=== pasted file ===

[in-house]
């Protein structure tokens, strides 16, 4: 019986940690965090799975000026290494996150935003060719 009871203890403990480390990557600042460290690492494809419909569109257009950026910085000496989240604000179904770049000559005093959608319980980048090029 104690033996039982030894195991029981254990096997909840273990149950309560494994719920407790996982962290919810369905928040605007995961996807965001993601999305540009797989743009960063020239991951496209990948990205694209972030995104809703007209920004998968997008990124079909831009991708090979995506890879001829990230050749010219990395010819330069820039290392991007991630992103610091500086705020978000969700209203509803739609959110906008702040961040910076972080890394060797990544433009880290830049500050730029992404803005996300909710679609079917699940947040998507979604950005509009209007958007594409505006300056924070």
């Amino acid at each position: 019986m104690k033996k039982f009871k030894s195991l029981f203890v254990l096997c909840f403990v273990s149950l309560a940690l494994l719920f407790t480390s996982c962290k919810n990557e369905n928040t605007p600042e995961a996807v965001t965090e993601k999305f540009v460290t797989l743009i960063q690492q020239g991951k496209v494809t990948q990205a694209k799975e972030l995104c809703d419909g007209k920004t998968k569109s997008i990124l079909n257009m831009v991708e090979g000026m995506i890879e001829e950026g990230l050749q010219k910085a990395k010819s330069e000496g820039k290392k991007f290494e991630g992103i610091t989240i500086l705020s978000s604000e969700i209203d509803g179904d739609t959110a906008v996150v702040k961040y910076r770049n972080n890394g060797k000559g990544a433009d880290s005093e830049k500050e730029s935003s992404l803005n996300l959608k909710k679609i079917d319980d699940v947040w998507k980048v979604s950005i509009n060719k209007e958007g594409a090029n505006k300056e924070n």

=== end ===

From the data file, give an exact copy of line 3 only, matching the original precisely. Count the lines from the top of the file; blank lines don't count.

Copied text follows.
């Amino acid at each position: 019986m104690k033996k039982f009871k030894s195991l029981f203890v254990l096997c909840f403990v273990s149950l309560a940690l494994l719920f407790t480390s996982c962290k919810n990557e369905n928040t605007p600042e995961a996807v965001t965090e993601k999305f540009v460290t797989l743009i960063q690492q020239g991951k496209v494809t990948q990205a694209k799975e972030l995104c809703d419909g007209k920004t998968k569109s997008i990124l079909n257009m831009v991708e090979g000026m995506i890879e001829e950026g990230l050749q010219k910085a990395k010819s330069e000496g820039k290392k991007f290494e991630g992103i610091t989240i500086l705020s978000s604000e969700i209203d509803g179904d739609t959110a906008v996150v702040k961040y910076r770049n972080n890394g060797k000559g990544a433009d880290s005093e830049k500050e730029s935003s992404l803005n996300l959608k909710k679609i079917d319980d699940v947040w998507k980048v979604s950005i509009n060719k209007e958007g594409a090029n505006k300056e924070n």